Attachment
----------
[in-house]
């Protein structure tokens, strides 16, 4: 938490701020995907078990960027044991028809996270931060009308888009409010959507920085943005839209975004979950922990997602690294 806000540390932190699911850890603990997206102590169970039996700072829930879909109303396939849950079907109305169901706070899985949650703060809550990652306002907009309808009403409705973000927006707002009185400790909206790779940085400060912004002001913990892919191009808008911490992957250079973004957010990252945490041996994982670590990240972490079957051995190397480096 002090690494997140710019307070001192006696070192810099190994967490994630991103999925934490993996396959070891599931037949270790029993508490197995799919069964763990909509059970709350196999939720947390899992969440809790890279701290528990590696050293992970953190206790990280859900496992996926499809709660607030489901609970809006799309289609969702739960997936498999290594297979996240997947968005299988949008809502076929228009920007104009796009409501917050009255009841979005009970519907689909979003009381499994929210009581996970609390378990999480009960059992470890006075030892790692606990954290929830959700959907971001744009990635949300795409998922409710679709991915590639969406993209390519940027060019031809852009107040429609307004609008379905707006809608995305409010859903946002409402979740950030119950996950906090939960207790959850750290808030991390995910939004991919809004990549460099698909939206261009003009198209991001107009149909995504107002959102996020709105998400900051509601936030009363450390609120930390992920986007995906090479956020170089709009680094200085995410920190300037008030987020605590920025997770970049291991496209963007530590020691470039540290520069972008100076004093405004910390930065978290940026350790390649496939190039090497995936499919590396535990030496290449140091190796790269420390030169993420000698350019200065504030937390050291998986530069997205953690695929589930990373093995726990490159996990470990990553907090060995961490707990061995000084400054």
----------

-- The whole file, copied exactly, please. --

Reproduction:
[in-house]
């Protein structure tokens, strides 16, 4: 938490701020995907078990960027044991028809996270931060009308888009409010959507920085943005839209975004979950922990997602690294 806000540390932190699911850890603990997206102590169970039996700072829930879909109303396939849950079907109305169901706070899985949650703060809550990652306002907009309808009403409705973000927006707002009185400790909206790779940085400060912004002001913990892919191009808008911490992957250079973004957010990252945490041996994982670590990240972490079957051995190397480096 002090690494997140710019307070001192006696070192810099190994967490994630991103999925934490993996396959070891599931037949270790029993508490197995799919069964763990909509059970709350196999939720947390899992969440809790890279701290528990590696050293992970953190206790990280859900496992996926499809709660607030489901609970809006799309289609969702739960997936498999290594297979996240997947968005299988949008809502076929228009920007104009796009409501917050009255009841979005009970519907689909979003009381499994929210009581996970609390378990999480009960059992470890006075030892790692606990954290929830959700959907971001744009990635949300795409998922409710679709991915590639969406993209390519940027060019031809852009107040429609307004609008379905707006809608995305409010859903946002409402979740950030119950996950906090939960207790959850750290808030991390995910939004991919809004990549460099698909939206261009003009198209991001107009149909995504107002959102996020709105998400900051509601936030009363450390609120930390992920986007995906090479956020170089709009680094200085995410920190300037008030987020605590920025997770970049291991496209963007530590020691470039540290520069972008100076004093405004910390930065978290940026350790390649496939190039090497995936499919590396535990030496290449140091190796790269420390030169993420000698350019200065504030937390050291998986530069997205953690695929589930990373093995726990490159996990470990990553907090060995961490707990061995000084400054």